Nothing good happens at the top, or the bottom, of the stairs. Neon/CJ Entertainment

Movies

Why the Twisty Korean Thriller Parasite Has Emerged as an Oscar Front-Runner

The subversive psychological drama finds director Bong Joon-ho staying true to his genre roots while expanding his thematic ambitions.

In terms of locations, Parasite is more constrained than Bong Joon-ho’s previous projects. But in the breadth of characters and themes, it’s richer and more complex than anything the Korean filmmaker has tried before.

His subversive allegory is set inside the world of a poor family living in a cramped basement, and a wealthy family with a nonchalant attitude toward hiring domestic help. For Bong (Snowpiercer), it’s a chance to revisit some of his favorite genre elements while scrutinizing socioeconomic class.

However, even if it sounds like following in the footsteps of Us or Shoplifters, it’s not. The film’s widespread acclaim on the festival circuit has made that clear.

“I never intended to create a propaganda film. I don’t think about these deep political issues on a day-to-day basis,” Bong said at Fantastic Fest in Austin. “The issue of class is something that surrounds us in our daily lives. Artists explore these issues because we all live in this capitalistic system. It’s very natural for us to express these things.”

Combining elements of broad farce, searing social drama and dark psychological thriller, the story specifically follows an unemployed family of four, struggling to make ends meet, that stumbles into a potentially lucrative opportunity. One by one, they scheme to replace the domestic staff at a posh mansion without the homeowners ever finding out. Then the plan backfires in shocking fashion.

“It’s really about looking into the private lives of others. In reality, it’s very rare for the rich and poor to come so close to each other that they can smell one another,” Bong said via a translator. “Usually, they occupy different spaces and they’re always separated. In this film, you have situations where they come very close.”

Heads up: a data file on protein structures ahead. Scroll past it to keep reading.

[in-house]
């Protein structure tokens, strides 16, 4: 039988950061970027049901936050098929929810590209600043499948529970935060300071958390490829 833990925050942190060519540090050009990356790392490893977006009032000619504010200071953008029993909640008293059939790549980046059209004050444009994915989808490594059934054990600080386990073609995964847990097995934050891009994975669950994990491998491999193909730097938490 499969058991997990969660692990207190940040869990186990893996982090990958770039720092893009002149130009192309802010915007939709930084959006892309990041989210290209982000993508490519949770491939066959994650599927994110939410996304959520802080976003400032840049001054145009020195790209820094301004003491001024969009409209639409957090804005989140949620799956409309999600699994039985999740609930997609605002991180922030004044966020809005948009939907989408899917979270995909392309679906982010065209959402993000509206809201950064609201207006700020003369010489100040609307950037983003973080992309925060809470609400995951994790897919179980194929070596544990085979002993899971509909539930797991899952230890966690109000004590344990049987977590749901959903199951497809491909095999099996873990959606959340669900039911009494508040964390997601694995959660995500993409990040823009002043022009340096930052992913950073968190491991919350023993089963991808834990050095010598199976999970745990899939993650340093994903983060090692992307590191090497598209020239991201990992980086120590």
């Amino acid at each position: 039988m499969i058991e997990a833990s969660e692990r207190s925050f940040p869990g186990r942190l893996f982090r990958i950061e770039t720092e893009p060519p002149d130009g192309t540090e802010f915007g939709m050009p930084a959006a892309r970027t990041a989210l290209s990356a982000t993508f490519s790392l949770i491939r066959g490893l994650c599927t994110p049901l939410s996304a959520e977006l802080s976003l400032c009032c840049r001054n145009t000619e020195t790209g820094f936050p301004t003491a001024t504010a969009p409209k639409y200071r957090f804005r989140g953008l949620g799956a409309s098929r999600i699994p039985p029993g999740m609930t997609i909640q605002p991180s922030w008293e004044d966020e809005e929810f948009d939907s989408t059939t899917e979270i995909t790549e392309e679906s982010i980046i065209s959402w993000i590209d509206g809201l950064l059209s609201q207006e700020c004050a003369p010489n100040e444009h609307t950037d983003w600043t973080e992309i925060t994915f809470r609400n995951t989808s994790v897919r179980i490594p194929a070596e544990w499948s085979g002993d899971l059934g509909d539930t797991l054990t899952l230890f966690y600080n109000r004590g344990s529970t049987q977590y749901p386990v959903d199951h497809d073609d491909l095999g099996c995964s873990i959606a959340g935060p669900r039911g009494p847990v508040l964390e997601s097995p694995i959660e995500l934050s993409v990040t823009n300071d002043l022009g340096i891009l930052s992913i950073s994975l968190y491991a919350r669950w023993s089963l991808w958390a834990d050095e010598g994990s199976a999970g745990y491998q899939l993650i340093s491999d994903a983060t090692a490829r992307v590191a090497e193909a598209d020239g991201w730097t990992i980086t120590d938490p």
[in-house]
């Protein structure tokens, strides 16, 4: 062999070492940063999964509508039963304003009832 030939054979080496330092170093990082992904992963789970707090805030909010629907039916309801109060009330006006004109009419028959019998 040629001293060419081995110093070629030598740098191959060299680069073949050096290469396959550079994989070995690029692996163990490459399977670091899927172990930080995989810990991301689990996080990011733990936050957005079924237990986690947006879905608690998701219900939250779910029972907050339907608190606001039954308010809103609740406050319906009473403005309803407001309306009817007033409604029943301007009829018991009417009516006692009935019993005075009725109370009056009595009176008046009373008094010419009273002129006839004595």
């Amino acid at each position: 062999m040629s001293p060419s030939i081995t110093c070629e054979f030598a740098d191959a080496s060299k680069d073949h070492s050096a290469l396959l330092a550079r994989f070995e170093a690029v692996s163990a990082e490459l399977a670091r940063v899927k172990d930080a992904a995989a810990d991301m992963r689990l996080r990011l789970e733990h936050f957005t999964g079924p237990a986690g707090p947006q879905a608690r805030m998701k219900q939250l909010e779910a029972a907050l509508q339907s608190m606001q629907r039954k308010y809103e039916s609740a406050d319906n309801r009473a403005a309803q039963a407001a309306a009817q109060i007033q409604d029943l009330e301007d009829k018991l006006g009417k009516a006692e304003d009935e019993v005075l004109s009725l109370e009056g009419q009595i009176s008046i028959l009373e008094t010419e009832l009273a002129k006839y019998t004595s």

Part of the inspiration for Bong hearkens to his days working various part-time odd jobs while in college in Seoul during the late 1980s. Among them, he tutored for several rich families.

“I clearly remember how it felt when I opened the gates to the house,” he said, “I was teaching a middle school boy, and I remember him taking me to the second floor of the house and showing me the private sauna. I was very shocked, but he was very proud of it. I was fired after two months.”

One of the film’s most ambitious behind-the-scenes tasks involved designing and building the mansion from scratch. That involved Bong collaborating with production designer Lee Ha-jun and with an actual architect to incorporate all of his quirks.

“I already had a basic sketch of the house in mind when I was writing the script. Without that certain structure, it was almost impossible to tell the narrative,” Bong said. “The architect would be like, ‘What kind of idiot builds houses this way?’ [Lee] really suffered between me and the architect. Ultimately, the house came out beautifully.”

Bong admits the film’s title was considered insensitive and risky, because the word “parasite” carries such a negative connotation in Korea. Yet he said it’s not as simple as it might appear.

“Because the story is about the poor family infiltrating and creeping into the rich house, it seems very obvious that ‘parasite’ refers to the poor family. That’s why the marketing team was a little hesitant,” Bong said. “But if you look at it the other way, the rich family are also parasites in terms of labor. They can’t even wash dishes or drive themselves. They leech off the poor family.”

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